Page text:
The Rural Rhythms label has released a rather unusual compilation of new original songs about the Civil War, commemorating a gathering of mostly unsung participants who fought and died in the hallowed then-and-now corporate cruelty we call 'war', this time back in the mid-1800s (Smedley Butler, USMC, a heroic soldier himself, btw, had a few things to say about this in the classic War is a Racket). The CD's intent focuses on those who displayed "amazing acts of kindness, selflessness, faith, love, and brotherhoood to their fellow Americans", and that mission's well carried out by a roster of crack bluegrass, country, and folk musicians, always with respect for the human spirit and more than once with irony. The first of those paradoxes is the cover of a soldier administering the old dip-in-the-river that newly minted Christians received as they entered the faith back then (and still today in many cases)…in this case painted by Hongmin Zou.
Both Union and Confederate heroes are celebrated, and the tales herein will sometimes evoke a delighted laugh as a tear is shed, as in the 70 year old John Burns, a vet of the War of 1812, who met the Union Army as they marched to meet an opposing contingent from the South, and who refused to stay in the rear as he was ordered, moving to the front lines instead. He received not one, not two, but three bullets and kept fighting before falling and tricking several Johnny Rebs to carry "an innocent old man" back to his wife, where he recovered. The feisty old coot might never have read Sun Tzu, but he understood the uses of deception in war. Then there was the amazing civilian Carrie McGavock, whose plantation was commandeered as a field hospital, which she readily joined, treating the wounded and dying of both sides, later spending her fortune and the rest of her life burying the more than one thousand soldiers who'd crossed over in the battle on her acreage, recording every name so that families on both sides could know what had happened to their sons, brothers, and fathers.
The booklet accompanying the CD is crucially important, 16 pages of lyrics and little known history, and I'm unaccustomedly not going to linger over the sterling musicians save to say they include the Lonesome River Band, the Gulley music clan (Steve, Brad, Debbie, Don), and a fine polished peck of others delivering the usual RR label level of top-flight pristine musicianship, infectious as the day is long. In more ways than one, this anthology stands besides works like Iced Earth's Gettysburg, a very impressive song cycle regarding that famous battle…except, of course, that Iced Earth is a heavy metal combo, and the musos in God Didn't Choose Sides are anything but (Gettysburg, by the way, was where John Burns went down fighting).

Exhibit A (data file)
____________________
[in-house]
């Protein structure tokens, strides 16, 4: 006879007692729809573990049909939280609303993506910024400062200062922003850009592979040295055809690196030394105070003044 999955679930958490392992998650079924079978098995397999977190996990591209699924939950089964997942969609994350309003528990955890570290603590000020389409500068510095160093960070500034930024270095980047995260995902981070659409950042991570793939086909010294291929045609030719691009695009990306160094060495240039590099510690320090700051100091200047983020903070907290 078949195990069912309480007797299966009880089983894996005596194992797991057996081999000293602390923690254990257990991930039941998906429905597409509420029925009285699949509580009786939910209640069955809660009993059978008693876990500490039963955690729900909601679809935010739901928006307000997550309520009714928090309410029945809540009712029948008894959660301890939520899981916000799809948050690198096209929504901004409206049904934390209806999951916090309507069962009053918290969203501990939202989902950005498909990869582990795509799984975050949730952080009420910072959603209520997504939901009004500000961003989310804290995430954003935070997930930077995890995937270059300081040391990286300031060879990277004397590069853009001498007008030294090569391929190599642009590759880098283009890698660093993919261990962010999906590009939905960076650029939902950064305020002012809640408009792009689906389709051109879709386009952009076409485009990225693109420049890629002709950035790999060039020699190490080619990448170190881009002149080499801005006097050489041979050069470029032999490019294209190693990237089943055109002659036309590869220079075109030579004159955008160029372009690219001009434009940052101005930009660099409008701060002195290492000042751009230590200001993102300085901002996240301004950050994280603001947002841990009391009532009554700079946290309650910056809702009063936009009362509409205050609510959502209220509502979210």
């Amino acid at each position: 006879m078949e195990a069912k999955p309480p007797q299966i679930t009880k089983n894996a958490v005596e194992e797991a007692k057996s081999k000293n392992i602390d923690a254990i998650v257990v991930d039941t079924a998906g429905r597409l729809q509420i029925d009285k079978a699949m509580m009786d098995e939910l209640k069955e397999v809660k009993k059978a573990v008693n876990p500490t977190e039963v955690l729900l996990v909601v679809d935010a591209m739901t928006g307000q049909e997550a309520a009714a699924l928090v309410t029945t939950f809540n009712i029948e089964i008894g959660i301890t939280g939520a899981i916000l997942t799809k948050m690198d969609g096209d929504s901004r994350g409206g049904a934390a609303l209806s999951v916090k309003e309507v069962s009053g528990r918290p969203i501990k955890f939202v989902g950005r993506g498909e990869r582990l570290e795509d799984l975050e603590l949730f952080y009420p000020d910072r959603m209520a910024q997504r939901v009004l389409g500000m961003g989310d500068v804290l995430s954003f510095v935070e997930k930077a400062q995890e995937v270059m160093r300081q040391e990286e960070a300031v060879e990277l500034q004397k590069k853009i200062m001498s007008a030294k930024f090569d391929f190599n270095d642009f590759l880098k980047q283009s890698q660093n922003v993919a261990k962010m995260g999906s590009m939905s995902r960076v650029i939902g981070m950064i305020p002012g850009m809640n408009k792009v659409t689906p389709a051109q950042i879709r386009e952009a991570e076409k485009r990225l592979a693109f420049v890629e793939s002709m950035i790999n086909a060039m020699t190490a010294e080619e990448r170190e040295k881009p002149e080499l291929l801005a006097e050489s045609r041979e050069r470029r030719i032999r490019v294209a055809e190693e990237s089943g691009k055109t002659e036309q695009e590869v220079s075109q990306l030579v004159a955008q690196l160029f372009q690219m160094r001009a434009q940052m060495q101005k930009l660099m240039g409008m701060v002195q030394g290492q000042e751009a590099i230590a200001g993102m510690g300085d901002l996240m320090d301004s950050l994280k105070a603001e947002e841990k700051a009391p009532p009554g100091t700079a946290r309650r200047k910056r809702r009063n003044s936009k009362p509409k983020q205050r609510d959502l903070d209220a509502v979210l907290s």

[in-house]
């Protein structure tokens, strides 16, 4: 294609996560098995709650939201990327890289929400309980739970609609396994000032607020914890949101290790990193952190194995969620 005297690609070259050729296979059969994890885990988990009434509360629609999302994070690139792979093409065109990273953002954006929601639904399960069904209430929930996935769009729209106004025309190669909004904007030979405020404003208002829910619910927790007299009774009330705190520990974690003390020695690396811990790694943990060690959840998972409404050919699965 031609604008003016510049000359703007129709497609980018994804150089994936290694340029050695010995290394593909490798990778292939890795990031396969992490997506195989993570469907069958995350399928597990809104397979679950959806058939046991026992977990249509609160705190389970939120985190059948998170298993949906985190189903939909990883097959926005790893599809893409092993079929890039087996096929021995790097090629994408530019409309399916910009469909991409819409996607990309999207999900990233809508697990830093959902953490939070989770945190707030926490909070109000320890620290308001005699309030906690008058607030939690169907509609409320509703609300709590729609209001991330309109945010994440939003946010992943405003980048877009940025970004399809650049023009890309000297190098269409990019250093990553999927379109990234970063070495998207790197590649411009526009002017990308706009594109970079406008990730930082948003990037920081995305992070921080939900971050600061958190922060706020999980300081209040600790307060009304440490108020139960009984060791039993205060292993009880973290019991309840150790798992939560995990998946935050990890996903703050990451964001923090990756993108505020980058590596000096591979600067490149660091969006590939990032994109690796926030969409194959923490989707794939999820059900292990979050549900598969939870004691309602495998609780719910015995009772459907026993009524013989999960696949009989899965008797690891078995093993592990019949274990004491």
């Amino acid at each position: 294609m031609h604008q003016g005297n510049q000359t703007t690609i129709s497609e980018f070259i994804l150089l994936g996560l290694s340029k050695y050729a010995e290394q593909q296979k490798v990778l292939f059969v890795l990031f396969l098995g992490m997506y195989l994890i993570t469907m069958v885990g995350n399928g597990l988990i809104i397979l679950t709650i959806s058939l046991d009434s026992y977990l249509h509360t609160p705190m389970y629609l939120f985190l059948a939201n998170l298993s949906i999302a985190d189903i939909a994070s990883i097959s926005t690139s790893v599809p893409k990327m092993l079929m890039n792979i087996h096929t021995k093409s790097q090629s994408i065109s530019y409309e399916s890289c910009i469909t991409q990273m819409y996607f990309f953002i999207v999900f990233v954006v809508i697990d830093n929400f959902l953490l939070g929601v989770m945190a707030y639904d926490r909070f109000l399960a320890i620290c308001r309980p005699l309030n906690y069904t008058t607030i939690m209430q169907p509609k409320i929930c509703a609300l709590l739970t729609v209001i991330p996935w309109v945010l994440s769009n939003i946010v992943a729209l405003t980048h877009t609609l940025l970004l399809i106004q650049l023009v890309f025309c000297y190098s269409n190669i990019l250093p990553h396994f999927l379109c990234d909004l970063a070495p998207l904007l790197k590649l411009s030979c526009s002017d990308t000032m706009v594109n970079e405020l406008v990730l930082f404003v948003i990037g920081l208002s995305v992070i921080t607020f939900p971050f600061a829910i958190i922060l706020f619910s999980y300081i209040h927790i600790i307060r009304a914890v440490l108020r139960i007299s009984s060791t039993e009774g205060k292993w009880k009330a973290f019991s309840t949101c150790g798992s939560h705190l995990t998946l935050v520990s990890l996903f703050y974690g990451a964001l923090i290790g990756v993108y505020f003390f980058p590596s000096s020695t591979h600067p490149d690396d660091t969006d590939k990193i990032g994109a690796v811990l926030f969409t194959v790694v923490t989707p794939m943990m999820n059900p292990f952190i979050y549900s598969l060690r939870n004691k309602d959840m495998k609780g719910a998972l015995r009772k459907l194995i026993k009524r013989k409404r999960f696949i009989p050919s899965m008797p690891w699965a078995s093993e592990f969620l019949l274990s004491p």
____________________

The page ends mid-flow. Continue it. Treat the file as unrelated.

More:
Works of this nature kinda make ya wonder, don't they? After an American Revolution, a damnably hellish record genociding Natives (and still grossly mistreating them to this very minute), a War of 1812, slavery, a Civil War, a VietNam, a completely unexcused Iraq War by a moron commander in chief, the succeeding president arrogating to order the murder of Americans and others with absolutely no legal overseerage whatsoever, U.S. drones killing civilians an ocean away, children in the mid-East being hideously white phosphoresced, the war of the banking and business rich against all others, and God only knows how many Congressmen and Congresswomen profiteering off the entire global mess in toto amid horrors I'm convicted we have yet to discover…well, it makes ya wonder when the hell we'll ever learn a damn thing, doesn't it? God Didn't Choose Sides, Vol. 1 won't answer that, it doesn't pretend to, no one can, but it raises dark questions while revealing the redemptive paradoxes of human nature…though I'd hate to cite at what social and moral cost that often far too late "redemption" comes.
Edited by: David N. Pyles
Copyright 2013, Peterborough Folk Music Society.
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